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Naming a Trust as the Beneficiary of Tax Deferred Retirement Accounts

The beneficiary designations on your retirement accounts, such as individual retirement accounts (IRAs), 401Ks, or other tax-deferred retirement plans are among the most important decisions in your estate plan. There are circumstances in which it is advisable to name a trust as the beneficiary of a tax deferred retirement account. An IRA owner may choose to designate a trust as the beneficiary of the IRA in order to control the disposition of the assets after he or she dies. A trust may also be the best method to distribute assets to a beneficiary who has creditors or poor money management skills. The trust may protect the IRA assets from creditors and can protect the stretch-out quality of the IRA by preventing the beneficiary electing to distribute the IRA assets as a lump sum. The creditor protection will depend upon the circumstances, but use of the trust can further creditor protection. Another common reason for naming a trust as a beneficiary on an IRA is for minor children.


Designating a trust as the beneficiary of an IRA can be an effective estate planning tool. However, there are issues to consider and it is only effective if certain requirements are met. After the original IRA owner passes away there are required minimum distributions (RMDs) that must be taken by the beneficiary, forcing the account to be liquidated over time. However, the RMDs are able to be drawn out slowly over the life expectancy of the beneficiary. The question arises as to whose life expectancy is used when a trust is named as the beneficiary and the risk of potentially losing the ability to stretch the distributions after the death of the original owner. Fortunately, in certain circumstances a trust can be treated as eligible to stretch the post-death RMDs over life expectancy by looking through the trust to the underlying beneficiaries and using their life expectancies instead. This is considered a Asee-through@ trust and requires that the trust be drafted properly to be given such treatment.


In order to be treated as a Asee-through@ trust and qualify as a designated beneficiary, a trust must meet four very specific requirements as required by the Treasury Regulations:


1.     Valid Under State Law. The trust must be valid under state law. This means that the trust must be properly signed and executed as a trust and does not contain any provisions that would invalidate the trust under state law. It is recommended that a trust be drafted by a competent attorney and then this first requirement should be a non-issue.


2.     The Trust Must be Irrevocable. The trust must either be irrevocable, or will, by its terms, become irrevocable upon the death of the IRA owner. A revocable living trust that becomes irrevocable upon the death of the owner should qualify under this provision, as would any irrevocable trust that was drafted as irrevocable. A testamentary trust or other sub-trust that becomes irrevocable upon its formation should also qualify under this provision.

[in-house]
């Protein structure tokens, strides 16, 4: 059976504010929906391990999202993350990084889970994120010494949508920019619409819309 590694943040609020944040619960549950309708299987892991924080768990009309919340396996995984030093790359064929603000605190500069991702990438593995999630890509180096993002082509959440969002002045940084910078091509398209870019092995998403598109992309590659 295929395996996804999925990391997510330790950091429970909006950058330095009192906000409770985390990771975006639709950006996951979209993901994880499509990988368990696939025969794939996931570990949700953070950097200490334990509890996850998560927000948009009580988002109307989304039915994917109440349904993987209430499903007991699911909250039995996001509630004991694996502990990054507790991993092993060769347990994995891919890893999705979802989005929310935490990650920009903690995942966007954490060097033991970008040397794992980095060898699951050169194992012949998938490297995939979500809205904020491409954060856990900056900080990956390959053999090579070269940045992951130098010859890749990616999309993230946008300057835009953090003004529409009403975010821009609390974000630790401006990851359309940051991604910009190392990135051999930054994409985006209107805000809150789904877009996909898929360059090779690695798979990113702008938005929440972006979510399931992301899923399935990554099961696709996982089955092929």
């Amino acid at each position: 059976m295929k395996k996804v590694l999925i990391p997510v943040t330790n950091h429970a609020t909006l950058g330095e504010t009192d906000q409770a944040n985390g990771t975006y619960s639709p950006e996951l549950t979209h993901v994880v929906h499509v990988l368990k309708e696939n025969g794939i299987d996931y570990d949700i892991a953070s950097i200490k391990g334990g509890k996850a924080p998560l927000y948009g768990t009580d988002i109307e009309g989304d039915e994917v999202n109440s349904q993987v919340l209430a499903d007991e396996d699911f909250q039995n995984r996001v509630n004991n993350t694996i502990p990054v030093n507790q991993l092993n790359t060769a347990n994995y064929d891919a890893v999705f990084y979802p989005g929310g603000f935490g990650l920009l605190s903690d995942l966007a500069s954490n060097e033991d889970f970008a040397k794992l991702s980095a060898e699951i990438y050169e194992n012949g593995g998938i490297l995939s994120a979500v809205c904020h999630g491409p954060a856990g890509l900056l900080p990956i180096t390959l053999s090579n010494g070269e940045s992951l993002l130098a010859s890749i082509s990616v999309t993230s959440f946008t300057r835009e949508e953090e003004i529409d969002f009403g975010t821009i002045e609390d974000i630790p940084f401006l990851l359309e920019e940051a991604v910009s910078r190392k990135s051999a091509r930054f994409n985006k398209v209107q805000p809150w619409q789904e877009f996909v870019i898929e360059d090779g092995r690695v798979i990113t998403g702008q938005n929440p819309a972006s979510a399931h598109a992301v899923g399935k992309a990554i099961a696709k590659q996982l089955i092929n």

3.     Trust Beneficiaries Must be Identifiable. The Treasury Regulations require that if distributions are going to be stretched over the life expectancy of trust beneficiaries, that the trust beneficiaries must be identifiable in the first place. This means that a beneficiary either be identified by name or as members of a class. For example, a trust with Amy children@ as the beneficiaries would be acceptable as the children can be identified. A further requirement is that an identified beneficiary be a Adesignated beneficiary,@ which means they must be an individual, living and breathing human being. If a charity or some other non-living entity is a trust beneficiary, then the trust would not be able to stretch the distributions over the life expectancy of the underlying beneficiaries because not all beneficiaries are designated beneficiaries. For example, if the trust listed Amy children and a charity@ as the beneficiaries the charity would preclude the trust from being able to stretch out the distributions.


4.     Copy of Trust Document to Custodian. A copy of the trust documents must be provided to the IRA (or other tax deferred account) custodian by October 31 of the year immediately following the year in which the IRA owner died. It is best to determine with the IRA custodian what exactly it will require to meet this requirement.


If the four requirements above are met, then the trust as the IRA beneficiary can qualify as a designated beneficiary, and the post-death RMDs can be stretched. However, the stretch will be calculated based upon the life expectancy of the oldest trust beneficiary of the trust. For example, if a trust names a fifty year old, a forty year old, and a five year old as the beneficiaries, the RMDs will be distributed based upon the life expectancy of the fifty year old.


Designating a trust as the beneficiary of an IRA or other tax deferred retirement plan can be a complex process. It is recommended that you seek the assistance of a competent attorney and a tax professional to determine if and when a trust is appropriate, the type of trust that suits your needs, and to ensure that your estate planning needs are met and maximized.


This article is not intended to replace legal advice applicable to your situation and should be used only for informational purposes. Consult with your legal or tax advisors before implementing any suggestion contained herein.


Ms. Soyer is an associate attorney with the firm of Sandra L. Clapp & Associates, P.A. and can be reached at or (208) 938-2660.

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